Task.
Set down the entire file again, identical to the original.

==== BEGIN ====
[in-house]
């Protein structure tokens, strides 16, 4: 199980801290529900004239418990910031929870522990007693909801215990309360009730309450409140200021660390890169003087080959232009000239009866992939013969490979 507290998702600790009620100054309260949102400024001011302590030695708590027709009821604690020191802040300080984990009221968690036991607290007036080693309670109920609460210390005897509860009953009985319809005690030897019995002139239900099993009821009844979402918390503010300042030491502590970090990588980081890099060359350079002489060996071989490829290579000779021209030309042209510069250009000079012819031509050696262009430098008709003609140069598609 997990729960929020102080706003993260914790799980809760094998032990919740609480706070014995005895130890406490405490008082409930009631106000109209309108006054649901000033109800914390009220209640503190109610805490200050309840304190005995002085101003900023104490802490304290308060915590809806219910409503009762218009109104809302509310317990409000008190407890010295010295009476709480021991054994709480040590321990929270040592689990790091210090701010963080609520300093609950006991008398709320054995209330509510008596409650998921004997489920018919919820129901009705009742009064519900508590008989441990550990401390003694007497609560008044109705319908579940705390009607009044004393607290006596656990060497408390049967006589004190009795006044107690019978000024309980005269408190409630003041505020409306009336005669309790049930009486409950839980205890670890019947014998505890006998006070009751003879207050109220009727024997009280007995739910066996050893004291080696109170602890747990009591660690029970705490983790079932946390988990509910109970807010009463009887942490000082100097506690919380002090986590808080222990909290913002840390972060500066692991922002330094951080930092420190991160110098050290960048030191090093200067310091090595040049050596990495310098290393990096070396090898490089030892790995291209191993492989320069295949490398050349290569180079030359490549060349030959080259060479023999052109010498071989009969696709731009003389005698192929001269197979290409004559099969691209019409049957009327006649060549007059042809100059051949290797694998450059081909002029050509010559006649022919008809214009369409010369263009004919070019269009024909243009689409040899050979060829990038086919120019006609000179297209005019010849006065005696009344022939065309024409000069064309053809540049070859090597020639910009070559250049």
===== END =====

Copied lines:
[in-house]
């Protein structure tokens, strides 16, 4: 199980801290529900004239418990910031929870522990007693909801215990309360009730309450409140200021660390890169003087080959232009000239009866992939013969490979 507290998702600790009620100054309260949102400024001011302590030695708590027709009821604690020191802040300080984990009221968690036991607290007036080693309670109920609460210390005897509860009953009985319809005690030897019995002139239900099993009821009844979402918390503010300042030491502590970090990588980081890099060359350079002489060996071989490829290579000779021209030309042209510069250009000079012819031509050696262009430098008709003609140069598609 997990729960929020102080706003993260914790799980809760094998032990919740609480706070014995005895130890406490405490008082409930009631106000109209309108006054649901000033109800914390009220209640503190109610805490200050309840304190005995002085101003900023104490802490304290308060915590809806219910409503009762218009109104809302509310317990409000008190407890010295010295009476709480021991054994709480040590321990929270040592689990790091210090701010963080609520300093609950006991008398709320054995209330509510008596409650998921004997489920018919919820129901009705009742009064519900508590008989441990550990401390003694007497609560008044109705319908579940705390009607009044004393607290006596656990060497408390049967006589004190009795006044107690019978000024309980005269408190409630003041505020409306009336005669309790049930009486409950839980205890670890019947014998505890006998006070009751003879207050109220009727024997009280007995739910066996050893004291080696109170602890747990009591660690029970705490983790079932946390988990509910109970807010009463009887942490000082100097506690919380002090986590808080222990909290913002840390972060500066692991922002330094951080930092420190991160110098050290960048030191090093200067310091090595040049050596990495310098290393990096070396090898490089030892790995291209191993492989320069295949490398050349290569180079030359490549060349030959080259060479023999052109010498071989009969696709731009003389005698192929001269197979290409004559099969691209019409049957009327006649060549007059042809100059051949290797694998450059081909002029050509010559006649022919008809214009369409010369263009004919070019269009024909243009689409040899050979060829990038086919120019006609000179297209005019010849006065005696009344022939065309024409000069064309053809540049070859090597020639910009070559250049």